Is it Time for Television to Air The Cosby Show Reruns Again?

Written Advocating the Beast by Bridger Cunningham.

For 30 years, few could find an unpleasant word to associate with the 1984-92 NBC sitcom "The Cosby Show."  Common discussion may have included words such as "hit," "wholesome," "refreshing," and for those familiar with the ratings world, "the show which defined the 80's."  Flash forward to late 2014, and 77-year old Bill Cosby was pelted with overwhelming allegations of sexual misconduct spanning back to the 70's.  Networks immediately pulled lucrative reruns from their rosters, and a show which helped revive a struggling NBC sadly was eclipsed by a performer's haughty behavior.

Bill Cosby was found guilty of three felonious counts of aggravated indecent assault on April 26, 2018.  TVRG will abstain from delving too far into the rabbit hole of what went down, as too many adjacent outlets are eager to profile that unfortunate dumpster fire.  Where this article will park its wagon is discussing the wreckage of what was once one of television's finest masterpieces.  The Cosby Show debuted in the fall of 1984 after NBC wallowed in 9 years of 3rd Place ratings woes.  Cosby's success not only catapulted the new sitcom to 3rd Place with a 24.3 rating, but also enabled the network to push back into 2nd.  Cosby ruled the Nielsens in 1st place from 1985-89, reaching its zenith during the 1987-88 season (check out the ratings for the show's 1984-92 run HERE).  ABC's Roseanne knocked Cosby out of 1st place in 1989 as the series aged, and it ended its run in 14th Place with a 16.1 in 1992.

Following its cancellation, the Cosby Show enjoyed lucrative success for an additional 22 years as eager television outlets relied on its sturdy performance after the show went dark.  The question remains could American viewers today look past what became public since 2014?  The series has potential to again grab viewers.  Not to moon on the show's wholesomeness or acclaimed positive depiction of an upper-middle-class Black American family.  Rather, resuming syndication would present  an opportunity for a mixture of love, hatred and critical thought.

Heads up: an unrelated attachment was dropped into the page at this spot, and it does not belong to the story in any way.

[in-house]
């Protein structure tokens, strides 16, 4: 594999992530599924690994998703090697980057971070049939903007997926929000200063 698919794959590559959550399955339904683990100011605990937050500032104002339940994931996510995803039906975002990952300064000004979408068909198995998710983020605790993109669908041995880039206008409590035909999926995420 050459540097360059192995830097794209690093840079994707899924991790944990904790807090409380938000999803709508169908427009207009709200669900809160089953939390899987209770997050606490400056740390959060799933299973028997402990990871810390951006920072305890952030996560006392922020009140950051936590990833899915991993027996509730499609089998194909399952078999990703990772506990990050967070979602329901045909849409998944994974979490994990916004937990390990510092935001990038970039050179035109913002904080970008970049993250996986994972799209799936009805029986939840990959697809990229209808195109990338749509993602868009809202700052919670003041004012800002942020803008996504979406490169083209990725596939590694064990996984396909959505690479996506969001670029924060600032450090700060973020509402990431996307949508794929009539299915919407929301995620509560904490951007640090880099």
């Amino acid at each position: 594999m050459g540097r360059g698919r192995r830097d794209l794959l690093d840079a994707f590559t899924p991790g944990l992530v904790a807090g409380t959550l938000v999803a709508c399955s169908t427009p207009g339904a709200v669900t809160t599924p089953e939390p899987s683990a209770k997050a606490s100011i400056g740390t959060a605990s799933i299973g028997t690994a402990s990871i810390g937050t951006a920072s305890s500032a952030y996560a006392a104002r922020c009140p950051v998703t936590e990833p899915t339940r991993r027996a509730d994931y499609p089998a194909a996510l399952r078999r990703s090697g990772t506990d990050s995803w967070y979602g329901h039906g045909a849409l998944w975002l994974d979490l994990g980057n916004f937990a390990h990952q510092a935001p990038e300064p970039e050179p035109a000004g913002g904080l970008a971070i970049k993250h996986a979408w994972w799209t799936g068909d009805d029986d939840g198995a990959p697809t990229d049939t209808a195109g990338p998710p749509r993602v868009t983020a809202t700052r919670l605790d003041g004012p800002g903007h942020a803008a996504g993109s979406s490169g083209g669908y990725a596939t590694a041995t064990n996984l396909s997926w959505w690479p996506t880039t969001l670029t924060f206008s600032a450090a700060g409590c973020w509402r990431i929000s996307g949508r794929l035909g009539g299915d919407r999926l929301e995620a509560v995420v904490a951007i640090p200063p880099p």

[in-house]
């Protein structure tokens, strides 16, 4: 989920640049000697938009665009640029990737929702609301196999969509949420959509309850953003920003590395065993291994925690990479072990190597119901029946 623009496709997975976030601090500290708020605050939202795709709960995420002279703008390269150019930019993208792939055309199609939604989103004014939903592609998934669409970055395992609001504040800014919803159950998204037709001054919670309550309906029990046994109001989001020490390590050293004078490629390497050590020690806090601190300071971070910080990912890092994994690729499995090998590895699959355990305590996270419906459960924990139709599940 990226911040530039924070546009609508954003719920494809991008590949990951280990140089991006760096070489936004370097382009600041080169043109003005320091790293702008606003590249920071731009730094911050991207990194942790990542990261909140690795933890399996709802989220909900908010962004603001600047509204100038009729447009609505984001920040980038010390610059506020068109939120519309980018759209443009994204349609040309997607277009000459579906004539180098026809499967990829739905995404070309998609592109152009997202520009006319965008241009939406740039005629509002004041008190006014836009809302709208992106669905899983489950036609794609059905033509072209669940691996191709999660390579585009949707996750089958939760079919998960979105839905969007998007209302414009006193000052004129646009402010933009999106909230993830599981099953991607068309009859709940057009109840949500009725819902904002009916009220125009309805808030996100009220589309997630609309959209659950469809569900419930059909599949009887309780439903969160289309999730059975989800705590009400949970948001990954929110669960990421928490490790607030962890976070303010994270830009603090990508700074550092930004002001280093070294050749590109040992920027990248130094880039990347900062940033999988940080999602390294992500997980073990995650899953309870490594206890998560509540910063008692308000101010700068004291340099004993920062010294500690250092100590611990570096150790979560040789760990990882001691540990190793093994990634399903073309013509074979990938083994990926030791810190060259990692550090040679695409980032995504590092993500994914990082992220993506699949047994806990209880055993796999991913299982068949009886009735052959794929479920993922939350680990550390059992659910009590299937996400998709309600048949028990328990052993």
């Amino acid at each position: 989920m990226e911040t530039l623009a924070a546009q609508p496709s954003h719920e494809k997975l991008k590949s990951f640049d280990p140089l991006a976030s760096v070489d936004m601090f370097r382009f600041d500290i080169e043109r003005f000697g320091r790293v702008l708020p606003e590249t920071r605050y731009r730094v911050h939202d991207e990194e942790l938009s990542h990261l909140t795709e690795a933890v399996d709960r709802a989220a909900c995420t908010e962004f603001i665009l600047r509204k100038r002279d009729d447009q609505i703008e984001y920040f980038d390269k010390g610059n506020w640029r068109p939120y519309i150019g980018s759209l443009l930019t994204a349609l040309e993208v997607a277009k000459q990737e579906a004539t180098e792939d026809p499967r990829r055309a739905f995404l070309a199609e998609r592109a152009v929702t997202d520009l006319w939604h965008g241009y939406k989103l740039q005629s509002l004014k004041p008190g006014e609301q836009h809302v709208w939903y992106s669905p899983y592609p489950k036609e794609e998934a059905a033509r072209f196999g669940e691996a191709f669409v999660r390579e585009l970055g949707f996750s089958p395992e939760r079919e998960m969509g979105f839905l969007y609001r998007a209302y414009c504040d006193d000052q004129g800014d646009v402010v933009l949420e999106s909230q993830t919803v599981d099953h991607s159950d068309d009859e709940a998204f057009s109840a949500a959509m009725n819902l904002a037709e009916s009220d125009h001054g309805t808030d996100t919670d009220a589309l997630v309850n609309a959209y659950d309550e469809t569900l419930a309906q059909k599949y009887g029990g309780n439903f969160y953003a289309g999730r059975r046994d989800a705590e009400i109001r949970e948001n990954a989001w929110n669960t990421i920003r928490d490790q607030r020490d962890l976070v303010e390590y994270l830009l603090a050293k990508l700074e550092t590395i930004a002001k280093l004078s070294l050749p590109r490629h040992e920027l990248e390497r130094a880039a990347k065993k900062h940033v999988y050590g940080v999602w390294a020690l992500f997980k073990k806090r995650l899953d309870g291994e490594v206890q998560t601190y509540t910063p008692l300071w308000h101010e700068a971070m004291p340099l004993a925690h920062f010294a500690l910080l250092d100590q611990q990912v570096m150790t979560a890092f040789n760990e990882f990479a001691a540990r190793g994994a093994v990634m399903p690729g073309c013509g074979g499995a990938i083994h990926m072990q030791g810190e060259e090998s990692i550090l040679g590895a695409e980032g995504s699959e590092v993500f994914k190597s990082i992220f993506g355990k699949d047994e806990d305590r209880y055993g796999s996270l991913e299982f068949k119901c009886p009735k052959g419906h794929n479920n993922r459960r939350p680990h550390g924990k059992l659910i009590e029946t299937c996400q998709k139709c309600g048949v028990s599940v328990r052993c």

Some may tune in nostalgic of the happiness the series brought television for so many years.  Haters will revel in ripping on the show, similar to what viewers do to the Howard Stern and Keeping Up With the Kardashians flagships.  Newfound, analytical group of sociologists may examine body language and early indicators of Cosby's duplicitous lifestyle.  And a newer generation may tune in out of curiosity to see how this villainized figure made a sitcom succeed, all the while falling in love with the lauded ensemble.  No matter what the motive, these views can still attract Nielsens.  Whether it is of good taste is a differing discussion.  And certainly in line with the tastes of news outlets such as CNN, FOX News and local outlets shamelessly exploiting society's tragedies.

Pulling reruns of The Cosby Show was a responsible choice in 2014 for media outlets due to the controversy.  However, society needs to examine what made the series successful.  Bill Cosby's name instigated the series' success as a hook to drawn new viewers in.  Once viewers familiarized themselves, the ensemble became just as strong (if not superseding) in popularity as Cosby himself.  Phylicia Rashad earned acclaim as poised confident matriarch Claire Huxtable.  And over time, the Huxtable children distinguished themselves, lead by polished yuppie Saundra (Sabrina Le Beauf), bohemian rebel Denise (Lisa Bonet), passive Theo (Malcolm Jamal Warner), naive Vanessa (Tempestt Bledsoe) and precocious adolescent Rudy (Keshia Pulliam Knight).  America grew to love these characters more than Cliff Huxtable and may present rooting values for viewers to invest in daily viewing habits.

Reviving or rebooting the series is out of the question post 2014.  Should a network grab a poison pen and attempt one, viewers and critics may retitle their efforts to tasteless names such as "2 Many Drugged Girls," "The Quaalude Doctor," "Morality Can Wait" or "The Unwanted Bang Theory."  What the entertainment industry CAN do is allow viewers to take a nostalgic look and remember art vs. the artist with the original series.  Would reairing the Cosby Show present a lucrative opportunity or a tasteless grab for viewers?  Weigh in....

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